It’s practically inevitable that health insurance rates for federal employees and retirees will go up each year, and it’s no different for 2022. Participants in the Federal Employees Health Benefits Program (FEHBP) can expect to pay, on average, about 3.8% more toward their health premiums in 2022, the Office of Personnel Management announced last week. Overall premiums will go up — again, on average — 2.4% next year, with the government’s share rising by about 1.9% in 2022. That’s actually a relatively modest bump, at least compared to recent years. FEHB participants paid an average of 4.9% more toward their  

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  • Health Insurance

    UnitedHealthcare acquires Golden Valley-based health plan PreferredOne

    UnitedHealthcare has acquired PreferredOne, a health insurer based in Golden Valley, in a deal that promises to help the nation’s largest insurer compete for business in its home state. The transaction closed Monday morning, said Hayes Batson, the chief financial officer of Fairview Health Services, which took full ownership of PreferredOne in early 2016. Financial terms were not disclosed. The acquisition was a strategic move for UnitedHealthcare, which in 2017 announced a push for a bigger piece of the Minnesota health insurance market. Historically, PreferredOne stood as the fifth largest of the non-profit carriers in the state. A spokesman for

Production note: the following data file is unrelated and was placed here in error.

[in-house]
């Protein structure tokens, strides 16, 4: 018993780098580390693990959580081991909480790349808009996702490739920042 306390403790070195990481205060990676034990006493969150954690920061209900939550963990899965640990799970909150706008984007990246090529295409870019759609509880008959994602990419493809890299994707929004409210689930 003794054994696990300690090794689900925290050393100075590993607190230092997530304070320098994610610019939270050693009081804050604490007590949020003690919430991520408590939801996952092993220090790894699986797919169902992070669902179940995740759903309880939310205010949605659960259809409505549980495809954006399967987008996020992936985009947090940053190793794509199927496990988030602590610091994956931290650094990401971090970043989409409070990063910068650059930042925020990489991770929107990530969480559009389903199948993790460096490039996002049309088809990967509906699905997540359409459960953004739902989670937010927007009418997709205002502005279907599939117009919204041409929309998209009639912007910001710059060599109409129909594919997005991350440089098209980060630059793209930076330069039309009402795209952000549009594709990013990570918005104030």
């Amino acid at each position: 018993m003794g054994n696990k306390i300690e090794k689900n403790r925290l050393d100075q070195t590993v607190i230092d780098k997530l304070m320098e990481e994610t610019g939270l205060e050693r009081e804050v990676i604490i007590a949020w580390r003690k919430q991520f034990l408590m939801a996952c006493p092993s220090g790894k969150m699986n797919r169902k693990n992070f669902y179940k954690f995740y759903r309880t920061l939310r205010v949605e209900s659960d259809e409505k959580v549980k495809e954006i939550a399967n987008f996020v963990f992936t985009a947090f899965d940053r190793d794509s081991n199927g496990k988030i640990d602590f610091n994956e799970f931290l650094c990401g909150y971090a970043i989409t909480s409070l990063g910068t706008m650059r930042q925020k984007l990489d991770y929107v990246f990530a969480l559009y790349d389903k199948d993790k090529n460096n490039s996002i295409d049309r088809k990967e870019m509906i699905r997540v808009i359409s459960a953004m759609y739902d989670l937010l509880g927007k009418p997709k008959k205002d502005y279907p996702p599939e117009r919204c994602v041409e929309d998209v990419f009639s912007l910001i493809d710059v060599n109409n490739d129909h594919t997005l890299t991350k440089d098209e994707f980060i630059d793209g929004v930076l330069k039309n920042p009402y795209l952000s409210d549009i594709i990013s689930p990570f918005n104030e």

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  • Health Insurance

    New York City Retirees Brace for Switch to Medicare Advantage

    Starting in January 2022, over a quarter million former New York City government workers and their dependents are set to be shifted off Medicare and on to privatized health insurance. Mayor Bill de Blasio and the Municipal Labor Committee, which represents retired New York City employees, announced the move in mid-July, following several months of scrambled protest from bewildered retirees. The plan has been cast as a necessary measure to rein in mounting health care costs and reduce strain on the city’s budget. While public sector retirees in New York City are currently insured by Medicare, the federal government’s program  

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  • Health Insurance

    201K Marylanders get health insurance in special enrollment

    More than 200,000 Maryland residents have gained health insurance coverage during a coronavirus special enrollment period. ANNAPOLIS, Md. (AP) — More than 200,000 Maryland residents have gained health insurance coverage during a coronavirus special enrollment period. Maryland Health Connection announced Tuesday that a total of 201,141 people had enrolled since March 2020. The 17-month special enrollment in response to the pandemic was one of the longest of any state in the country. It was extended several times as the emergency continued and ended Aug. 15. About 63% enrolled in Medicaid, and 27% enrolled in private plans and qualified for financial